Will Intel Ireland get a €7bn 31st birthday present?

Big bang investment promises have been known to rebound. Remember when Apple got cold feet?

The Intel facility at Leixlip, Co Kildare. Sources close to the company suggested that even if it does choose Ireland, it may not make any “big bang” announcement, lest it has to pull the plug later. Photograph: Dave Meehan

The Intel facility at Leixlip, Co Kildare. Sources close to the company suggested that even if it does choose Ireland, it may not make any “big bang” announcement, lest it has to pull the plug later. Photograph: Dave Meehan

 

It is 30 years ago this year since microchip giant Intel chose to set up its campus in the Kildare town of Leixlip.

State officials are crossing their fingers that it will sign up for an expansion of the site worth up to $8 billion (€7 billion).

If the decision is made over the next year or so, and if it’s a good one for State enterprise officials, Intel Ireland could be in line for a hell of a 21st birthday party.

It would be the largest private investment in Irish history, provided it goes ahead in full.

The proposed new facility would take four years to build, and upon completion, would employ up to 1,600 staff.

There is, however, still a mood of caution among officials. “We’ve been here before with other companies, which didn’t get over the line,” said one source.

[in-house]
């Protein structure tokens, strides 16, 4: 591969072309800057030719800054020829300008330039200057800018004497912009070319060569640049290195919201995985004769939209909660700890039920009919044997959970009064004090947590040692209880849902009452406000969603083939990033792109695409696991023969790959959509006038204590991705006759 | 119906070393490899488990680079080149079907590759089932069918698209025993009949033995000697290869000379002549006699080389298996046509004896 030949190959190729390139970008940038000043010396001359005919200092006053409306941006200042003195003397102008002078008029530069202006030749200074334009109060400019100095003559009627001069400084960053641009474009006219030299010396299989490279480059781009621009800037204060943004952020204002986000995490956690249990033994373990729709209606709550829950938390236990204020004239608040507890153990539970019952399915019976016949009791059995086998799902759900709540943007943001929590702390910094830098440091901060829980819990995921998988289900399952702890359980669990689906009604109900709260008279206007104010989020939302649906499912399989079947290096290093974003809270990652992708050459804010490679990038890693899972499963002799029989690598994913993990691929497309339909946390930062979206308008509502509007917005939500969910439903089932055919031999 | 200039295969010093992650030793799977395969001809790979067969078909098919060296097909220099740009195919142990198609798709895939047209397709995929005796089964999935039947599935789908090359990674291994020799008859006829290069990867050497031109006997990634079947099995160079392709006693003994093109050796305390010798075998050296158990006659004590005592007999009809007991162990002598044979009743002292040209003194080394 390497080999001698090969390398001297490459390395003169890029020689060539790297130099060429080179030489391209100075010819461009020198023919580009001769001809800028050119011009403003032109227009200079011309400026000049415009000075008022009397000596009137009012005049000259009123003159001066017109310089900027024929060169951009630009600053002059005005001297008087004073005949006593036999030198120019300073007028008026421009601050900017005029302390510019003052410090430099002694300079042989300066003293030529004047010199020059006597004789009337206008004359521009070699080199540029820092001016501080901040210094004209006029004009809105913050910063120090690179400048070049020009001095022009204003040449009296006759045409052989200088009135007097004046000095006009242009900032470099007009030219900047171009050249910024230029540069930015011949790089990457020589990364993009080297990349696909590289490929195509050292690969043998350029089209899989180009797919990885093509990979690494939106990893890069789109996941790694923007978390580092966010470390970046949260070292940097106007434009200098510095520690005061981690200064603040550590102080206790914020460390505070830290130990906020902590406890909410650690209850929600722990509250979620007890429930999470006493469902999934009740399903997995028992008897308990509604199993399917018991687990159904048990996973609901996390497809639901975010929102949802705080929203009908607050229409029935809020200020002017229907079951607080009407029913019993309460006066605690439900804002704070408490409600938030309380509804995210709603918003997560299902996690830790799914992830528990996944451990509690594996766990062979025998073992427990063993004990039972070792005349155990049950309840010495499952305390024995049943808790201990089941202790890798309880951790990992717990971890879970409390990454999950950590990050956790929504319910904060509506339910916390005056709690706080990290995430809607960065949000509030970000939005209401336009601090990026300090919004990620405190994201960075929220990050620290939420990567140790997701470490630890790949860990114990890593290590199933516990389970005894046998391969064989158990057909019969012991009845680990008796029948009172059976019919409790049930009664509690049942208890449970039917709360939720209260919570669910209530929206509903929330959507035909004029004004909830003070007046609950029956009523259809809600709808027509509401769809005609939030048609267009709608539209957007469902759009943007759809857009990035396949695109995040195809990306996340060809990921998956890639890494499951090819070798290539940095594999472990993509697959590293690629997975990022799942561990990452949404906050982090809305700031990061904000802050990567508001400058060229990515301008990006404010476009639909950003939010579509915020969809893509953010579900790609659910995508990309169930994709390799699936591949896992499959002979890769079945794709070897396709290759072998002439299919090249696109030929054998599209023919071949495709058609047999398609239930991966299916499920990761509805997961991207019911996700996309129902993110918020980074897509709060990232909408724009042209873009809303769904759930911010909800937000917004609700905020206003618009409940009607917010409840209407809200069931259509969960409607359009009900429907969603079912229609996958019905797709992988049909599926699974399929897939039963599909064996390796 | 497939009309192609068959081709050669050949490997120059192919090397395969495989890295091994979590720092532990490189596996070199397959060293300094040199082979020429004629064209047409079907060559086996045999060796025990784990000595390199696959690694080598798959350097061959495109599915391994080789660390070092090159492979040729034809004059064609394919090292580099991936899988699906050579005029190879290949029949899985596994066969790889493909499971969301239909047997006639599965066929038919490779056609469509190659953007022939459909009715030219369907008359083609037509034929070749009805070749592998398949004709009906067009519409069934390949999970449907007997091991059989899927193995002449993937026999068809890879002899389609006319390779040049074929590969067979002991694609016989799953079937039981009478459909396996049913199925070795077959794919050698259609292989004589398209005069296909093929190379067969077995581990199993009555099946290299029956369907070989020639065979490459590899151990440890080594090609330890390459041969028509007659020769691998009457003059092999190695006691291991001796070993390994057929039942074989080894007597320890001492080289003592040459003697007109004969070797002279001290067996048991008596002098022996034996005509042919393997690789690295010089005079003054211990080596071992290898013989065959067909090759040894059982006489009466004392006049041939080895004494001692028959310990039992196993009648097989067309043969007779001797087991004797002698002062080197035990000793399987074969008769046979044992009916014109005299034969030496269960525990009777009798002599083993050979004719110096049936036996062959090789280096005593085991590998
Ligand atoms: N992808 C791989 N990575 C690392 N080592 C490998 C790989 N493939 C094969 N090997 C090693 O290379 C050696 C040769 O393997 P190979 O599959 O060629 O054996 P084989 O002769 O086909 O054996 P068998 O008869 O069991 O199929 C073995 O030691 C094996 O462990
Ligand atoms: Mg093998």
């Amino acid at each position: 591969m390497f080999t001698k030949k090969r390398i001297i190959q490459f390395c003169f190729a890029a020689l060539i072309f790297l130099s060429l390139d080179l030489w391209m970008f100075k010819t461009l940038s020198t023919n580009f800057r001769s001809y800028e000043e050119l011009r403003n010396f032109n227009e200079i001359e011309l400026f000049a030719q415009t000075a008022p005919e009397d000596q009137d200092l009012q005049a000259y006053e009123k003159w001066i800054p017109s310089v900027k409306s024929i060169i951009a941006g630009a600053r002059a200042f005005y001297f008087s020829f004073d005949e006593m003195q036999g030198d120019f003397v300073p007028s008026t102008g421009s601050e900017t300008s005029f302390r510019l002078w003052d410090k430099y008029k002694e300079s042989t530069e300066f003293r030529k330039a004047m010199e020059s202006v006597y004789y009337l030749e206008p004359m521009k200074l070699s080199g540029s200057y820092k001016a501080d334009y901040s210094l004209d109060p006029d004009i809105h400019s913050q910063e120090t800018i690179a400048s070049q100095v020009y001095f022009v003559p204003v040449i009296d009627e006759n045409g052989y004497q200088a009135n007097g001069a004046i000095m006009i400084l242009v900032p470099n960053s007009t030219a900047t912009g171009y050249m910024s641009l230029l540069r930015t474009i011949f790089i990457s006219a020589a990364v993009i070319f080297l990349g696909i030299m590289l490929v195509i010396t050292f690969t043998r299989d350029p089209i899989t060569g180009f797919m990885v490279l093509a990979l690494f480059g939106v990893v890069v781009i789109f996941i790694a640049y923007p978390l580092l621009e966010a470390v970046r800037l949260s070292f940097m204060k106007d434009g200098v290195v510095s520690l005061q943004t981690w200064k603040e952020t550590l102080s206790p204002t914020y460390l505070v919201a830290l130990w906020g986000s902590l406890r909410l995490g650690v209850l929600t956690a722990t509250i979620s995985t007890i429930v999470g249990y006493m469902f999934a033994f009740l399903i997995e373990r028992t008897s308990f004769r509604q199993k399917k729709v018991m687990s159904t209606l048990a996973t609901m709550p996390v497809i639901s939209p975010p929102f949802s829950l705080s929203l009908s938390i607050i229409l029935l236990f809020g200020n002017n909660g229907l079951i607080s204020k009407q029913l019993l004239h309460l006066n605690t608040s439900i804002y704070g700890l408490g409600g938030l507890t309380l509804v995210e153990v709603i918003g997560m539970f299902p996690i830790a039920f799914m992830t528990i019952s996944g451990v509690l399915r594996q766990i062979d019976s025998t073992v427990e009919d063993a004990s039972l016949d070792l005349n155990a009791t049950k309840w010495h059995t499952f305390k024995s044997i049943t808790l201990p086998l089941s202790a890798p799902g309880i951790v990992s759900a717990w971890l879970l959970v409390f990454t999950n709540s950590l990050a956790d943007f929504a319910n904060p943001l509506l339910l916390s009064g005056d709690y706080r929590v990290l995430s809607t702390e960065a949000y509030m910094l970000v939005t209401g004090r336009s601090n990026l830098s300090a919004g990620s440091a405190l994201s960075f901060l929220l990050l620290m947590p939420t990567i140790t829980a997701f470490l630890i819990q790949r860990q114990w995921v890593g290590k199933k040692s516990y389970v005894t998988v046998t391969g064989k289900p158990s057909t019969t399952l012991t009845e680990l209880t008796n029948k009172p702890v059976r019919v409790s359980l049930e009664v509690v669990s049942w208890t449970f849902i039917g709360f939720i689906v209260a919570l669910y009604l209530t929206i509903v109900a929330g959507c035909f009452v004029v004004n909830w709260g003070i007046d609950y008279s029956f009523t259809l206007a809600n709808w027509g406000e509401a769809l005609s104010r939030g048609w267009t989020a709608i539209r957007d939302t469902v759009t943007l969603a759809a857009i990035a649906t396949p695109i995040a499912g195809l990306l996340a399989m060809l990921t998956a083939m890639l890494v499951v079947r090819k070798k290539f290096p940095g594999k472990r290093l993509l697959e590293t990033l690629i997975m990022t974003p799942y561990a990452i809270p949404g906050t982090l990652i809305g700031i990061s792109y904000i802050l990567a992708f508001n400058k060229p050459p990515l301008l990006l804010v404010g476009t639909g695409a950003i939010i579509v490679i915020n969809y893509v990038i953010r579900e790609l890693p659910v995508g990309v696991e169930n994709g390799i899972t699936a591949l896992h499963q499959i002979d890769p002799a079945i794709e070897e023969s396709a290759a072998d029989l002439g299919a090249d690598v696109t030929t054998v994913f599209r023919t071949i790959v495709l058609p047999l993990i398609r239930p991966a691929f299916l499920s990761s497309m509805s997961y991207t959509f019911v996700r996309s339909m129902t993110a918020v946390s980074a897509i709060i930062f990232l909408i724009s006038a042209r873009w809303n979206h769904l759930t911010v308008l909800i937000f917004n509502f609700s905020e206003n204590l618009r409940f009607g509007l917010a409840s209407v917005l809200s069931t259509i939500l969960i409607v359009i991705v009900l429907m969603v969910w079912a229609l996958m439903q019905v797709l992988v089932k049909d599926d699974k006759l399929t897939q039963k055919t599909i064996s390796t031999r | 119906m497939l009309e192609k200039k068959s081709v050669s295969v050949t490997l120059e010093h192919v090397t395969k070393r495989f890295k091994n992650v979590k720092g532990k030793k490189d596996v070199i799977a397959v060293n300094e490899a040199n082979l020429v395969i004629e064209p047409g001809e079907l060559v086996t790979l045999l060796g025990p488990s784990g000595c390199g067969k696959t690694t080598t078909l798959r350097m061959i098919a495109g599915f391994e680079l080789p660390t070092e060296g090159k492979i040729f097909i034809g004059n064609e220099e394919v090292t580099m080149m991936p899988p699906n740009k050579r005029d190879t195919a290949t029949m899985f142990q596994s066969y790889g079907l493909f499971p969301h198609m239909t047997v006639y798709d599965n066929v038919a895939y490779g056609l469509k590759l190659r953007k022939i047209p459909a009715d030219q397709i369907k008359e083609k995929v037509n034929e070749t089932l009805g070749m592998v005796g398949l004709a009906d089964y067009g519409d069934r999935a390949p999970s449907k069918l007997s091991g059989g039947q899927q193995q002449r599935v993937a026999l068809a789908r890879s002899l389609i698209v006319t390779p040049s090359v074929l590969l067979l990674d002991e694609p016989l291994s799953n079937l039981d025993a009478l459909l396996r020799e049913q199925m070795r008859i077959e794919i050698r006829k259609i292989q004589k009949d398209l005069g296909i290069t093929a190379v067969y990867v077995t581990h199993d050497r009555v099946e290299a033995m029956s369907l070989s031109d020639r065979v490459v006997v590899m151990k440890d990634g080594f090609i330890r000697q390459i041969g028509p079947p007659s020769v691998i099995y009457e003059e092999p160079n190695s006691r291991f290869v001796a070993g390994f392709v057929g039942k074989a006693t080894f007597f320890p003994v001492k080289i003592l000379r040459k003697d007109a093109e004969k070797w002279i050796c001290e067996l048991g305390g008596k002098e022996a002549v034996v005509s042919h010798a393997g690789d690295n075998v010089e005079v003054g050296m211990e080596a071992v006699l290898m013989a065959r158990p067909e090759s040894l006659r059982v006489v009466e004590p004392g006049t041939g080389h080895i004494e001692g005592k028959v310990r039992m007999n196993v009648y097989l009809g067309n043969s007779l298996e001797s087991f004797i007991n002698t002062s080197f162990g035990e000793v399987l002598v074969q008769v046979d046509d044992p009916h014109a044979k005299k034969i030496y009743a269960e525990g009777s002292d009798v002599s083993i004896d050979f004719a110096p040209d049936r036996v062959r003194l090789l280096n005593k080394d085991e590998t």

Big bang investment announcements can rebound on the companies involved, and the State, if things go sour.

In 2015, Apple announced it would invest €850 million in a data centre in Athenry in Galway, the largest ever investment west of the river Shannon.

Yet it soon blew up in everybody’s faces. Objectors mired the planning application in legal appeals, and Apple got cold feet.

The Taoiseach, Leo Varadkar, ended up looking foolish when he declared that it would still go ahead, only for Apple to pull the plug a short time later.

Intel is more cautious. Sources close to it suggested that even if it does choose Ireland, it may not make any “big bang” announcement, lest it has to pull the plug later.

Instead, they said, it is more likely to keep plugging away bit by bit, with its head down and its eye on the global economy, which has an uncertain future. That, more than anything, will determine Intel capacity needs.

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